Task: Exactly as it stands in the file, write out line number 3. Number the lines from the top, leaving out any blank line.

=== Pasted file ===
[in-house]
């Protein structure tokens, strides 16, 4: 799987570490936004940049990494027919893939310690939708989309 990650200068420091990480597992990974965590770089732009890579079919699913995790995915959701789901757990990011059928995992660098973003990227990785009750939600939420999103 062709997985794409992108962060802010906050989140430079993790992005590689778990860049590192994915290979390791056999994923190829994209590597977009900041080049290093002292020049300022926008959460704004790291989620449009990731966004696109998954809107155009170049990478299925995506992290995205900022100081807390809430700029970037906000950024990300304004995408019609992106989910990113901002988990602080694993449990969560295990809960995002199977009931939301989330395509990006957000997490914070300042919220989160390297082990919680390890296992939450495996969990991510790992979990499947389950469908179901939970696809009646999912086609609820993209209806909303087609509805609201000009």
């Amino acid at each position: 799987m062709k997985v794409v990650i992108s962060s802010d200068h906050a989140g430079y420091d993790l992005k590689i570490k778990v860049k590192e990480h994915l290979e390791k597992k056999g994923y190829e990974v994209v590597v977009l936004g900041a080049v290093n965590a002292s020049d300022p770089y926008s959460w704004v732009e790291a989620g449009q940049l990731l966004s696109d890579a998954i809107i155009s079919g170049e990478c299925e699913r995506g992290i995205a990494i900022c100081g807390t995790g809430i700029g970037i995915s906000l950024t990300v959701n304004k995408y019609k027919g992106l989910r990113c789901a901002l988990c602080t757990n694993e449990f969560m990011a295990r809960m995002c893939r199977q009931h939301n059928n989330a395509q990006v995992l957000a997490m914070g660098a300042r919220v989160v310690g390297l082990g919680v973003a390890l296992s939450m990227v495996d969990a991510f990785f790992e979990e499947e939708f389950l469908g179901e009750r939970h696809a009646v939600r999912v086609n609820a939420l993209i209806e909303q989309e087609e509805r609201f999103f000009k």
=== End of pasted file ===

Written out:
């Amino acid at each position: 799987m062709k997985v794409v990650i992108s962060s802010d200068h906050a989140g430079y420091d993790l992005k590689i570490k778990v860049k590192e990480h994915l290979e390791k597992k056999g994923y190829e990974v994209v590597v977009l936004g900041a080049v290093n965590a002292s020049d300022p770089y926008s959460w704004v732009e790291a989620g449009q940049l990731l966004s696109d890579a998954i809107i155009s079919g170049e990478c299925e699913r995506g992290i995205a990494i900022c100081g807390t995790g809430i700029g970037i995915s906000l950024t990300v959701n304004k995408y019609k027919g992106l989910r990113c789901a901002l988990c602080t757990n694993e449990f969560m990011a295990r809960m995002c893939r199977q009931h939301n059928n989330a395509q990006v995992l957000a997490m914070g660098a300042r919220v989160v310690g390297l082990g919680v973003a390890l296992s939450m990227v495996d969990a991510f990785f790992e979990e499947e939708f389950l469908g179901e009750r939970h696809a009646v939600r999912v086609n609820a939420l993209i209806e909303q989309e087609e509805r609201f999103f000009k």